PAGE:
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Auto Shotgun

Old 04-16-2007, 11:41 PM
Giant Nontypical
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skeeter 7MM's Avatar
Join Date: Feb 2003
Location: Saskatchewan Canada
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Default Auto Shotgun

I'm going to be on a Skeet Team this summer (fun league) and thinking it maybe a good reason to buy a Auto. It will most likely see some upland or waterfowl action in lieu of my pumps as well. I am thinking no need for a 3.5" er as i already have the capability in one of my pumps, so thinking 3" model would be fine. What would you suggest, bare in mind I want to keep the price at or below G note Cad (850ish USD).

Here is a list I have compiled with ny budget in mind and availability(from cheapest).

Stroeger M2000
Mossberg 935
Rem. 11-87
Weatherby SAS
Super X2 Winchester
Browning Gold

I have found 2 used ones as well:
Fabarm Lion(can't recall the model #) for 1000.00 (like new 99%)
11-87 Camo for650.00 (decent(75%) condition)

Thanks for your input
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Old 04-17-2007, 12:14 AM
Giant Nontypical
Join Date: Feb 2003
Location: fort mcmurray alberta canada
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Default RE: Auto Shotgun

I personally prefer an over and under for skeet shooting and upland hunting but if I had to use a semi auto,it would be a beretta 391.From what I have seen myself at various trap and skeet shoots ,and from what waterfowl guides have told me,there isn't a more reliable semi auto made.Some of the other guns,noteably the super x2,are also very dependable,but the 391 seems to be the best at cycling both light target loads as well as heavy waterfowl loads.However,unless you find a sale,the lowest prices that I have seen on 391s are around $!200,with the higher grades costing more.If I had to choose one of the guns mentioned ,it would be the superx 2.I owned an 11-87 myself,and it did not like the light target loads at all.On the other hand,my old beretta 302,cycled all loads very dependably.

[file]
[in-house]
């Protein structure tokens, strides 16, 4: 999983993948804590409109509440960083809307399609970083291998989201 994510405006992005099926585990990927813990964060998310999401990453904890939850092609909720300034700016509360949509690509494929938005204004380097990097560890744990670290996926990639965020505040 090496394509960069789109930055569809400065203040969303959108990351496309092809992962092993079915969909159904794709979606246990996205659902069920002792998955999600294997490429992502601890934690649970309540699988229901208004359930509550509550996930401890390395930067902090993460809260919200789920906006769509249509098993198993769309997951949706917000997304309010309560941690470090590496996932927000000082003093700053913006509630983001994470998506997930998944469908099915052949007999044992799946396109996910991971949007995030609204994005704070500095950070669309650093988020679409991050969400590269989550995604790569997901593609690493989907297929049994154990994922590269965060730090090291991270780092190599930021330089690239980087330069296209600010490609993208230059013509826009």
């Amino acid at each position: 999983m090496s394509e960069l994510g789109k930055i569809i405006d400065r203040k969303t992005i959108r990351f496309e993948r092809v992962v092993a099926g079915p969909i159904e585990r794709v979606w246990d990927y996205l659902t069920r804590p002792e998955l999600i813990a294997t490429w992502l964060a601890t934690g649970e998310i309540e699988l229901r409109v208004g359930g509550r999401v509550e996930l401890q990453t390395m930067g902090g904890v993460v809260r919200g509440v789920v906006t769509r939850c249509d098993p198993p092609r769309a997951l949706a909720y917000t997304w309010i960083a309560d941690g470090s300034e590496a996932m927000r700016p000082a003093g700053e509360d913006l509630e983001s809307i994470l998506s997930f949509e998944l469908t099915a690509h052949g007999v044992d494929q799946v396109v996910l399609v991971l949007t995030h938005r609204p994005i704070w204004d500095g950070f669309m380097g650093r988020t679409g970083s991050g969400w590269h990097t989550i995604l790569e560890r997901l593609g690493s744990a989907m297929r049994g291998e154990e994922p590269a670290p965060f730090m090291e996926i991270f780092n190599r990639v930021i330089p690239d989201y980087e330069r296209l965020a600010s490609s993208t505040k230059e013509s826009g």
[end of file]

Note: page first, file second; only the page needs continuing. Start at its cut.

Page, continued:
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Old 04-17-2007, 01:11 AM
Fork Horn
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Join Date: Aug 2006
Posts: 242
Default RE: Auto Shotgun

I would go for the steoger.

My brother in law bought the super blackeagle Benneli. My father in law bought the steoger m2000 and the brother in law wishes he would have bought the steoger and saved himwelf the money. They are awsome for the price.
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Old 04-17-2007, 07:01 AM
Nontypical Buck
Join Date: Feb 2003
Location: MB.
Posts: 2,984
Default RE: Auto Shotgun